1. Dan Lavoie says:

    But the recommendations from CPI and the Wisc Freedom of Information Council are both good ones. Part of the reason many legacy outlets feel so sleazy is that they DON’T cop to their potential conflicts of interest. Nonprofit journalism should be modeling good behavior (and it is accepted modern practice for nonprofits of any stripe to make their 990 accessible on the web).
    Of course legacy outlets have a vested interest in holding nonprofit newsrooms to a level of scrutiny they would never hold themselves to. But that doesn’t mean we, as consumers, shouldn’t expect that level of transparency regardless. Nonprofit journalism is gaining ground precisely because legacy outlets feel like they’re swimming in the same swamp as those they cover. I’d rather see nonprofit newsrooms proactively hit back at that perception, rather than complaining about being held to standards that are, at the end of the day, THE RIGHT standards.
    Also, Hi!

  2. Athenae says:

    Hi Dan! How’s tricks?
    I have ZERO problem with issuing a set of guidelines about general transparency. That’s fine, and some parts of the full report are actually interesting. However, there’s a real lack of knowledge about the practices of most nonprofits that I find surprising, for example, that it is best practice to make 990s available and that they’re able to be acquired through the state or through any number of funder databases already.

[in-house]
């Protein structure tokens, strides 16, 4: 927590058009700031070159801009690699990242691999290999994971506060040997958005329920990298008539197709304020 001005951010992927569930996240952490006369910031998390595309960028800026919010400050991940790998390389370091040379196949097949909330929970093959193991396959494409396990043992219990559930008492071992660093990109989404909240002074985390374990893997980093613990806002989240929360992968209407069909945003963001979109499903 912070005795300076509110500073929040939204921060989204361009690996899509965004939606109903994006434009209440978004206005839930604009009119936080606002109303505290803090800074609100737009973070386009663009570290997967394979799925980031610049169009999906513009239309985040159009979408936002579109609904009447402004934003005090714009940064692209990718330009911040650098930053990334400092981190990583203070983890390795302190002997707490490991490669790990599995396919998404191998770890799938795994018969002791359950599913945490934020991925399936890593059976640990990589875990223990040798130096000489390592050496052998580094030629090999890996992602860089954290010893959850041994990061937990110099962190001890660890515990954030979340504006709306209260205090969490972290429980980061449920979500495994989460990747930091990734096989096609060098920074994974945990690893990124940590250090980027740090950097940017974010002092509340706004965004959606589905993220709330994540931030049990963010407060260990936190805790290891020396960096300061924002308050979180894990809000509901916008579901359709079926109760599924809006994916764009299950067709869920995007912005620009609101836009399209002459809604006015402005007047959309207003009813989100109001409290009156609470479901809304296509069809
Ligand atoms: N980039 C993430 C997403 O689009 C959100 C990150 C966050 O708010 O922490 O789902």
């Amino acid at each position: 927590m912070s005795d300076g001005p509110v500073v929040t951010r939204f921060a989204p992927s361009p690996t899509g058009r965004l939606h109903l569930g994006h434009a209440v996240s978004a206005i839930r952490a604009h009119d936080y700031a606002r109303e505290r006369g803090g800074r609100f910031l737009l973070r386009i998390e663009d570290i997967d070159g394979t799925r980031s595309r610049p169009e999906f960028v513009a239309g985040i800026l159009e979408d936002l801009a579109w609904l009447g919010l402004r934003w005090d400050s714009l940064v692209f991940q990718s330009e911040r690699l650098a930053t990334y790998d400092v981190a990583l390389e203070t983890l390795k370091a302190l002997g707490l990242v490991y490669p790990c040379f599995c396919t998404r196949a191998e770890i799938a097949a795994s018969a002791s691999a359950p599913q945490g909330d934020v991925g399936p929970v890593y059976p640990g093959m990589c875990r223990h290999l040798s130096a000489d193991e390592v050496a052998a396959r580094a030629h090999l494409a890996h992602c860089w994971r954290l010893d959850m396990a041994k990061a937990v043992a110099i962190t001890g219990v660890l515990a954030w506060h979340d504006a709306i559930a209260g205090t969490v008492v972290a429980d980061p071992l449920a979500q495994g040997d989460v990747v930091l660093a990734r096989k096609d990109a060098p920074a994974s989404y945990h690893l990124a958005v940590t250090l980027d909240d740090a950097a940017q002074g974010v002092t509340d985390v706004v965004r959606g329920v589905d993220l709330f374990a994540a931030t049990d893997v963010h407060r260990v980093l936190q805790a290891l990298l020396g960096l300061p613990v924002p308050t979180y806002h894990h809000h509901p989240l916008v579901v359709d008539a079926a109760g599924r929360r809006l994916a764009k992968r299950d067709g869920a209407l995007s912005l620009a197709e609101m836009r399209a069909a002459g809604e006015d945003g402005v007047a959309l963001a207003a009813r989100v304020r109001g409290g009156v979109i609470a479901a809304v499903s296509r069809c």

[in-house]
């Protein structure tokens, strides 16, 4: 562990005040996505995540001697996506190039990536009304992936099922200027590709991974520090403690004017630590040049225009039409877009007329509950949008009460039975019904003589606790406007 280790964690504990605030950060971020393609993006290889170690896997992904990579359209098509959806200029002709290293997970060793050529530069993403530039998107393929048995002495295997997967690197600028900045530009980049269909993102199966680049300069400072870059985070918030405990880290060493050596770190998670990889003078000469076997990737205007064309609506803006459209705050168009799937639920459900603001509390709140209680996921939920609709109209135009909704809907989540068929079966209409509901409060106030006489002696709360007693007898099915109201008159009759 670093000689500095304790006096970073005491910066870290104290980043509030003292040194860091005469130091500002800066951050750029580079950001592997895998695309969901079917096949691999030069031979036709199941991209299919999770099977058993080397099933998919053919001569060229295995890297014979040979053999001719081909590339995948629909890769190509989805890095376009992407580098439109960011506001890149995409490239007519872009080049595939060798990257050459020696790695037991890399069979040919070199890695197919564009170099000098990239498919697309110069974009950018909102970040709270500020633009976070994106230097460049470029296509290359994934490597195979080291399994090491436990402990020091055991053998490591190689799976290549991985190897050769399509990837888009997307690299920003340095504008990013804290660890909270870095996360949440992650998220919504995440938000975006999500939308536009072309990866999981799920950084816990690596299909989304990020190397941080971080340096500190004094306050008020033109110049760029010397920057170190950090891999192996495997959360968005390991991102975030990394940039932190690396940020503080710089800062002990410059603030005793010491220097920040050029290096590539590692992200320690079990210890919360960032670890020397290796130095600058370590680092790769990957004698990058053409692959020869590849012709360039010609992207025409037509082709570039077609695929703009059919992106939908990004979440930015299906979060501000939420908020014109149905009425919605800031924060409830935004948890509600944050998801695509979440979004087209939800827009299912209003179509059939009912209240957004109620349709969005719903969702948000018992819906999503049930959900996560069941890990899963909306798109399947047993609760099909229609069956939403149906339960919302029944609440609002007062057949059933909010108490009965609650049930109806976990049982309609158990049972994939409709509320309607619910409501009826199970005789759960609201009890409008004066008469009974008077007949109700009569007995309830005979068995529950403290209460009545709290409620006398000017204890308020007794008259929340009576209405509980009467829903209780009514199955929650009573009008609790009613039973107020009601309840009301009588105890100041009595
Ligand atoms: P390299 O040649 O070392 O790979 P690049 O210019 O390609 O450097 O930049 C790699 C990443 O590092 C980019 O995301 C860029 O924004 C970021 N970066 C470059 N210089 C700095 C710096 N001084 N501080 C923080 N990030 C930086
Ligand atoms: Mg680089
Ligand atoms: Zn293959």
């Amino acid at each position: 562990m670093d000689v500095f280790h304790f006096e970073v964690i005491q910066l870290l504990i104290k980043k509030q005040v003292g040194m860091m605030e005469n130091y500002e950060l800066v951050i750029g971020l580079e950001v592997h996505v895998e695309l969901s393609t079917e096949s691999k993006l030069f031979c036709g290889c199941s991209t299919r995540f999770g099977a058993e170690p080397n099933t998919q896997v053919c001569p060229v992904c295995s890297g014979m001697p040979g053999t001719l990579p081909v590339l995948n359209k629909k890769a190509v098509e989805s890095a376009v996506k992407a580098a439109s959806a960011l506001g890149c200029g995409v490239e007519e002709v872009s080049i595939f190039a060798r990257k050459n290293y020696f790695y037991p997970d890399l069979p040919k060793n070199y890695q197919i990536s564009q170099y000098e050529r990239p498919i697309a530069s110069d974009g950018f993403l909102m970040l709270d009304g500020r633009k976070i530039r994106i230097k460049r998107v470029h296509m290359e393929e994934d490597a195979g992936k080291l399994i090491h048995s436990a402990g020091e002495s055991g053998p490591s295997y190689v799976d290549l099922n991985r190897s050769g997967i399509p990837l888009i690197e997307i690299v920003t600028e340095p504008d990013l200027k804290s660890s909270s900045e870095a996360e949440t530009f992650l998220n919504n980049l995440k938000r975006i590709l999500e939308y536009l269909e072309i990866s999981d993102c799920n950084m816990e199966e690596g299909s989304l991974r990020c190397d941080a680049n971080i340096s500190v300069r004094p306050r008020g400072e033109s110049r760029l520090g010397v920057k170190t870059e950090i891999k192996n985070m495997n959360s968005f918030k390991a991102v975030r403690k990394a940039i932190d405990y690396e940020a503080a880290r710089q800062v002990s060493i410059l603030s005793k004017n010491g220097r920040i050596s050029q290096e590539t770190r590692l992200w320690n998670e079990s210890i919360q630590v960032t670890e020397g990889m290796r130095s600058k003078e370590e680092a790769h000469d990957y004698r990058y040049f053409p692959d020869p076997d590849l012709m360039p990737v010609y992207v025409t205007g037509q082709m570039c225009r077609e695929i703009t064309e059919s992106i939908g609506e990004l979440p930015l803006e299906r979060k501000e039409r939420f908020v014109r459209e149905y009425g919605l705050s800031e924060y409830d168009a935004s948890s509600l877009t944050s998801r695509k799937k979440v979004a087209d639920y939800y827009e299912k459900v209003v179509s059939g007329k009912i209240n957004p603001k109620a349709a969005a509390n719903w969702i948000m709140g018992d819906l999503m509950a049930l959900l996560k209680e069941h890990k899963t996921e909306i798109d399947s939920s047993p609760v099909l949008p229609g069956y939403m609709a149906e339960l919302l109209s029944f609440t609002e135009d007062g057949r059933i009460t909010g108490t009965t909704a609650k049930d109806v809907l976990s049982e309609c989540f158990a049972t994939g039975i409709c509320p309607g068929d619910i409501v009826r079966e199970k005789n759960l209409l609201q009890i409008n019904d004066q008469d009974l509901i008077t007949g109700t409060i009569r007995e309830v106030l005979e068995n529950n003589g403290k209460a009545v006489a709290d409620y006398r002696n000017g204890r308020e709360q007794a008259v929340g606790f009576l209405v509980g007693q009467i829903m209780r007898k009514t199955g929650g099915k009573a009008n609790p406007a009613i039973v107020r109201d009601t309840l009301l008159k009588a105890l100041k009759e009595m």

When we act like the need for transparency is a new problem, as if conflicts didn’t exist before ProPublica set up shop, and now only exist in the realm of the new it puts, I think, an undue burden on start-up organizations. Those organizations will, let’s face it, have to prove their credibility the way any rookie reporter has to: by being right, over and over and over again.
    A.

  3. Dan Lavoie says:

    Absolutely. But transparency is actually pretty cheap and easy…and gets you credibility points quickly. I’m not sure it creates an undue burden to throw a link to a PDF of your 990, or simply have a page that lists your funders. Is it unfair for publishers overseeing legacy cesspools to demand this accountability from nonprofit startups? Sure. But the problem is not that nonprofits have to be transparent, it’s that legacy outfits don’t.
    Just because the calls for transparency are clearly self-interested and questionably timed doesn’t do much, in my mind, to diminish their importance. Transparency always makes for better journalism.
    And Brooklyn is treating me good. Check out http://www.PromiseNeighborhoodsInstitute.org for the latest venture I’ve been working on. Ending poverty one block at a time…

  4. Dan says:

    Hi A. Around 10 or so years ago a local used car dealer who called himself Mr. Big Volume had some kind of “FREE CAR!” offer/lottery/sale. I don’t remember the exact details. What I DO remember is that it literally caused a riot. Made CNN. Overhead helicopter shots, a New Jack City littering of cop cars and flashing lights, the works.
    Mr. Big Volume ran full page ads every day in the local rag. Next day’s paper? Not a word. And I remember too – because after seeing it I remember thinking, “I can’t WAIT to see how they try to spin this tomorrow!”
    So, for profits: Care to list all your advertisers and the amounts they spend?

  5. Dan says:

    Oh, and just a hunch but I think you’ll be glad if you downloadthis.

  6. MapleStreet says:

    Ya mean the transparency that the for-profit Faux / Murdoch empire have established?

  7. pansypoo says:

    for profit is special.

  8. MapleStreet says:

    “The Post has been soliciting lobbyists to pay from $25,000 to $250,000 to underwrite off-the-record “salons” at the home of publisher Katharine Weymouth that would provide access to…”
    Is it just me, or does this sound like it is built on the model of a house of ill repute?